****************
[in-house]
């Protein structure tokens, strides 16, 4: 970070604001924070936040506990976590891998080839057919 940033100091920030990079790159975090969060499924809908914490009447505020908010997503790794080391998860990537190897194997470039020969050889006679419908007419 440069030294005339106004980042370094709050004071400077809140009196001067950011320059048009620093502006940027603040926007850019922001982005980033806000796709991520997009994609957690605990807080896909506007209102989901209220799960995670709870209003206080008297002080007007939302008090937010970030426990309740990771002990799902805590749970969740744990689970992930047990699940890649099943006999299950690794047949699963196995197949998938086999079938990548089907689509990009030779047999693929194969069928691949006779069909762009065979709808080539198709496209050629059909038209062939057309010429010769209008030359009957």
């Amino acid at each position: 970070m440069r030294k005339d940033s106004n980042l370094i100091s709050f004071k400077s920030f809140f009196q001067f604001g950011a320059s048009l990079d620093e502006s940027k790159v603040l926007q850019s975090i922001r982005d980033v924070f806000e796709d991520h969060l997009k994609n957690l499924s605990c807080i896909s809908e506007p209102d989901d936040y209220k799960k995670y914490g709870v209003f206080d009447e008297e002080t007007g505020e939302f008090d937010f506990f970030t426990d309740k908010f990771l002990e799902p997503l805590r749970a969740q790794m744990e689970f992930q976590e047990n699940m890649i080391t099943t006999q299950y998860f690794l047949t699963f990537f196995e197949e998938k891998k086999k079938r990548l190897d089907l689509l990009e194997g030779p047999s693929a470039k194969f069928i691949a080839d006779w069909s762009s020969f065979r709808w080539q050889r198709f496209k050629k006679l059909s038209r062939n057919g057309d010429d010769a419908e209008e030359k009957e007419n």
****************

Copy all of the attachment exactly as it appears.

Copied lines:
[in-house]
């Protein structure tokens, strides 16, 4: 970070604001924070936040506990976590891998080839057919 940033100091920030990079790159975090969060499924809908914490009447505020908010997503790794080391998860990537190897194997470039020969050889006679419908007419 440069030294005339106004980042370094709050004071400077809140009196001067950011320059048009620093502006940027603040926007850019922001982005980033806000796709991520997009994609957690605990807080896909506007209102989901209220799960995670709870209003206080008297002080007007939302008090937010970030426990309740990771002990799902805590749970969740744990689970992930047990699940890649099943006999299950690794047949699963196995197949998938086999079938990548089907689509990009030779047999693929194969069928691949006779069909762009065979709808080539198709496209050629059909038209062939057309010429010769209008030359009957």
């Amino acid at each position: 970070m440069r030294k005339d940033s106004n980042l370094i100091s709050f004071k400077s920030f809140f009196q001067f604001g950011a320059s048009l990079d620093e502006s940027k790159v603040l926007q850019s975090i922001r982005d980033v924070f806000e796709d991520h969060l997009k994609n957690l499924s605990c807080i896909s809908e506007p209102d989901d936040y209220k799960k995670y914490g709870v209003f206080d009447e008297e002080t007007g505020e939302f008090d937010f506990f970030t426990d309740k908010f990771l002990e799902p997503l805590r749970a969740q790794m744990e689970f992930q976590e047990n699940m890649i080391t099943t006999q299950y998860f690794l047949t699963f990537f196995e197949e998938k891998k086999k079938r990548l190897d089907l689509l990009e194997g030779p047999s693929a470039k194969f069928i691949a080839d006779w069909s762009s020969f065979r709808w080539q050889r198709f496209k050629k006679l059909s038209r062939n057919g057309d010429d010769a419908e209008e030359k009957e007419n």